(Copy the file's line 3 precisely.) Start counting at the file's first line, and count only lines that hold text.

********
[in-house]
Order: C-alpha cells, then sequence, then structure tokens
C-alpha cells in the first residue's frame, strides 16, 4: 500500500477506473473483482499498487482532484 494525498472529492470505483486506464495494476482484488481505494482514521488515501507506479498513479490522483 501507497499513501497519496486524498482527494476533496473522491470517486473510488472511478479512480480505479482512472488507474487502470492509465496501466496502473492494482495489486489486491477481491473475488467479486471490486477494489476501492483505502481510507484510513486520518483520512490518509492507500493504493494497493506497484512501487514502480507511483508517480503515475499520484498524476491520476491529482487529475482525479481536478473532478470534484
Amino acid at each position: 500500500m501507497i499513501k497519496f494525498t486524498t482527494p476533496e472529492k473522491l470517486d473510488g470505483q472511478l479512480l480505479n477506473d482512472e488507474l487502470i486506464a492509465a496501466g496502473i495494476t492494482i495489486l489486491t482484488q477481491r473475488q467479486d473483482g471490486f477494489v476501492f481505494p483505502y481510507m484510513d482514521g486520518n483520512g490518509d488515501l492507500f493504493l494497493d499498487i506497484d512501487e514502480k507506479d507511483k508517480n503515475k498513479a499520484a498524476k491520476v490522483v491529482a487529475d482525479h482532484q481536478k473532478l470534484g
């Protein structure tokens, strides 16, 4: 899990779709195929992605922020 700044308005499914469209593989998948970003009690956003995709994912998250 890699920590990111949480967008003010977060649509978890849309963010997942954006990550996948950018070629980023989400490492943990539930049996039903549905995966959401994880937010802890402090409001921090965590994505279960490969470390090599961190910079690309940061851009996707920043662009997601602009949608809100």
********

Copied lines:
C-alpha cells in the first residue's frame, strides 16, 4: 500500500477506473473483482499498487482532484 494525498472529492470505483486506464495494476482484488481505494482514521488515501507506479498513479490522483 501507497499513501497519496486524498482527494476533496473522491470517486473510488472511478479512480480505479482512472488507474487502470492509465496501466496502473492494482495489486489486491477481491473475488467479486471490486477494489476501492483505502481510507484510513486520518483520512490518509492507500493504493494497493506497484512501487514502480507511483508517480503515475499520484498524476491520476491529482487529475482525479481536478473532478470534484